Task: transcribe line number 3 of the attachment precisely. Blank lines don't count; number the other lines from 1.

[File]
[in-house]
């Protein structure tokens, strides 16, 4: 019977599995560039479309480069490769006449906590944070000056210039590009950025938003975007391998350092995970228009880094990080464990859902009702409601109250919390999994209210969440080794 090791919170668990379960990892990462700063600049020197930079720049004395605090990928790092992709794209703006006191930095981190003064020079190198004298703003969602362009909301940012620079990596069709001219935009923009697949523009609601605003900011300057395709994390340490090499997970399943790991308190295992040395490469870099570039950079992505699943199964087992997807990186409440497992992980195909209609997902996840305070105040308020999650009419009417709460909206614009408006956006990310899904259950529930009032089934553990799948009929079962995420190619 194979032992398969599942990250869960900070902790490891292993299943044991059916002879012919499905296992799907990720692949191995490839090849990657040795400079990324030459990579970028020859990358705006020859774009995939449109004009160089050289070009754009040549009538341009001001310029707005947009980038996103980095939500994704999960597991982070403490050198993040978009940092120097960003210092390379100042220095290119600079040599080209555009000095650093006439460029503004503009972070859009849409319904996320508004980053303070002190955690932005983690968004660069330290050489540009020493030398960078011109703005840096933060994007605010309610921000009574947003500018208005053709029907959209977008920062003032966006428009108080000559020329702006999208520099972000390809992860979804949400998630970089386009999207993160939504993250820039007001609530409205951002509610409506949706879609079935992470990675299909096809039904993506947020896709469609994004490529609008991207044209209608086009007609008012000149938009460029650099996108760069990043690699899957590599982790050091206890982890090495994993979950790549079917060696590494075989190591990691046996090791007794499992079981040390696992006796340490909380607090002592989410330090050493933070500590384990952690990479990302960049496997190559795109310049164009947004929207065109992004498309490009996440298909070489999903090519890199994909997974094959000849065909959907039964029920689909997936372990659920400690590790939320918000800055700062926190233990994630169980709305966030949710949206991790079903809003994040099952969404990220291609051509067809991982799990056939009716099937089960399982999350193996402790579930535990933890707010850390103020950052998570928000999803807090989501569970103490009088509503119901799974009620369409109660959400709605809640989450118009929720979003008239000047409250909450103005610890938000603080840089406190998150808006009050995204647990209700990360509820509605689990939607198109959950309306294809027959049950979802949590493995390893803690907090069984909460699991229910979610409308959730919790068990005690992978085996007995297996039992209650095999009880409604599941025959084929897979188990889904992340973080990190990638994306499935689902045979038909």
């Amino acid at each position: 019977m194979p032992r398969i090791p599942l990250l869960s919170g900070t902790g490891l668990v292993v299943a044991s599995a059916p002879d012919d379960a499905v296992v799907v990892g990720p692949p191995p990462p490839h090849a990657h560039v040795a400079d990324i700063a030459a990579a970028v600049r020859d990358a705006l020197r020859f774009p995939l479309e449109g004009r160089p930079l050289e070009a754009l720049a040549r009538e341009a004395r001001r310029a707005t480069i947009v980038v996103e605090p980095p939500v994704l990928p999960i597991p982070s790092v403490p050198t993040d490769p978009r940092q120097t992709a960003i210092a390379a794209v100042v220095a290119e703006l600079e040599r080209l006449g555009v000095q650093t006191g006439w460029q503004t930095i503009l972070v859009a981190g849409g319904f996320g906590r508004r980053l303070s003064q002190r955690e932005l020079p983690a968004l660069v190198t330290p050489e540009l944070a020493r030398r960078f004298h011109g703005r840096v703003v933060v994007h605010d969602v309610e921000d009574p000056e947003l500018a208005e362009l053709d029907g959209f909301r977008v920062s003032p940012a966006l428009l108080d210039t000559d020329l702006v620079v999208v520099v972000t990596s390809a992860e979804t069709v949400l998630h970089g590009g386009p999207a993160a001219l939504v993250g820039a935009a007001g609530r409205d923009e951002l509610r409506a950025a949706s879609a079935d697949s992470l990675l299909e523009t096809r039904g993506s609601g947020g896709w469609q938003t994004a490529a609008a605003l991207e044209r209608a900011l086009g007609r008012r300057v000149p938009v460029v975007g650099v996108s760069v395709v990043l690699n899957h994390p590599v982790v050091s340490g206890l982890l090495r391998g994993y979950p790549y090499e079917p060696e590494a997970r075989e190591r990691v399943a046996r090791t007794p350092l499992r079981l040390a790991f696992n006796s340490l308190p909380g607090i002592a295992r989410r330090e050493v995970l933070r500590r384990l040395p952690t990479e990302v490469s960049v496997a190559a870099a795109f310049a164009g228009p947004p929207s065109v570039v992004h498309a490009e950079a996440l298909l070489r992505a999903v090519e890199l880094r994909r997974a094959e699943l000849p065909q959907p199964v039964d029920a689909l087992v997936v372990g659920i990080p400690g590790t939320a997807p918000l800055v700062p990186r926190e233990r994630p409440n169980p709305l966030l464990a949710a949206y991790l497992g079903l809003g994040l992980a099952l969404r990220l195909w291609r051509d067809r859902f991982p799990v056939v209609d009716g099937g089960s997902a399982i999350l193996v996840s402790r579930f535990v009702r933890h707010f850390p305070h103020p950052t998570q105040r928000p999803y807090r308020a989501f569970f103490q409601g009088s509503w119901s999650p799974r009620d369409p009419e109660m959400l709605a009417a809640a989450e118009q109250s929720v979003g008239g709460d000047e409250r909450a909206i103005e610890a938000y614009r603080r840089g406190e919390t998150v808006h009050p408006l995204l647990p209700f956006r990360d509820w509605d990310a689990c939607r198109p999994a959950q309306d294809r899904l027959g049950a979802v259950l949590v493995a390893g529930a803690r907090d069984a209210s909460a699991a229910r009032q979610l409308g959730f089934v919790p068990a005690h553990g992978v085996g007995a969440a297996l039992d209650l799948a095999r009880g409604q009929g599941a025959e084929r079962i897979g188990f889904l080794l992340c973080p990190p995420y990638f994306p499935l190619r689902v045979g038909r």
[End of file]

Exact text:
């Amino acid at each position: 019977m194979p032992r398969i090791p599942l990250l869960s919170g900070t902790g490891l668990v292993v299943a044991s599995a059916p002879d012919d379960a499905v296992v799907v990892g990720p692949p191995p990462p490839h090849a990657h560039v040795a400079d990324i700063a030459a990579a970028v600049r020859d990358a705006l020197r020859f774009p995939l479309e449109g004009r160089p930079l050289e070009a754009l720049a040549r009538e341009a004395r001001r310029a707005t480069i947009v980038v996103e605090p980095p939500v994704l990928p999960i597991p982070s790092v403490p050198t993040d490769p978009r940092q120097t992709a960003i210092a390379a794209v100042v220095a290119e703006l600079e040599r080209l006449g555009v000095q650093t006191g006439w460029q503004t930095i503009l972070v859009a981190g849409g319904f996320g906590r508004r980053l303070s003064q002190r955690e932005l020079p983690a968004l660069v190198t330290p050489e540009l944070a020493r030398r960078f004298h011109g703005r840096v703003v933060v994007h605010d969602v309610e921000d009574p000056e947003l500018a208005e362009l053709d029907g959209f909301r977008v920062s003032p940012a966006l428009l108080d210039t000559d020329l702006v620079v999208v520099v972000t990596s390809a992860e979804t069709v949400l998630h970089g590009g386009p999207a993160a001219l939504v993250g820039a935009a007001g609530r409205d923009e951002l509610r409506a950025a949706s879609a079935d697949s992470l990675l299909e523009t096809r039904g993506s609601g947020g896709w469609q938003t994004a490529a609008a605003l991207e044209r209608a900011l086009g007609r008012r300057v000149p938009v460029v975007g650099v996108s760069v395709v990043l690699n899957h994390p590599v982790v050091s340490g206890l982890l090495r391998g994993y979950p790549y090499e079917p060696e590494a997970r075989e190591r990691v399943a046996r090791t007794p350092l499992r079981l040390a790991f696992n006796s340490l308190p909380g607090i002592a295992r989410r330090e050493v995970l933070r500590r384990l040395p952690t990479e990302v490469s960049v496997a190559a870099a795109f310049a164009g228009p947004p929207s065109v570039v992004h498309a490009e950079a996440l298909l070489r992505a999903v090519e890199l880094r994909r997974a094959e699943l000849p065909q959907p199964v039964d029920a689909l087992v997936v372990g659920i990080p400690g590790t939320a997807p918000l800055v700062p990186r926190e233990r994630p409440n169980p709305l966030l464990a949710a949206y991790l497992g079903l809003g994040l992980a099952l969404r990220l195909w291609r051509d067809r859902f991982p799990v056939v209609d009716g099937g089960s997902a399982i999350l193996v996840s402790r579930f535990v009702r933890h707010f850390p305070h103020p950052t998570q105040r928000p999803y807090r308020a989501f569970f103490q409601g009088s509503w119901s999650p799974r009620d369409p009419e109660m959400l709605a009417a809640a989450e118009q109250s929720v979003g008239g709460d000047e409250r909450a909206i103005e610890a938000y614009r603080r840089g406190e919390t998150v808006h009050p408006l995204l647990p209700f956006r990360d509820w509605d990310a689990c939607r198109p999994a959950q309306d294809r899904l027959g049950a979802v259950l949590v493995a390893g529930a803690r907090d069984a209210s909460a699991a229910r009032q979610l409308g959730f089934v919790p068990a005690h553990g992978v085996g007995a969440a297996l039992d209650l799948a095999r009880g409604q009929g599941a025959e084929r079962i897979g188990f889904l080794l992340c973080p990190p995420y990638f994306p499935l190619r689902v045979g038909r």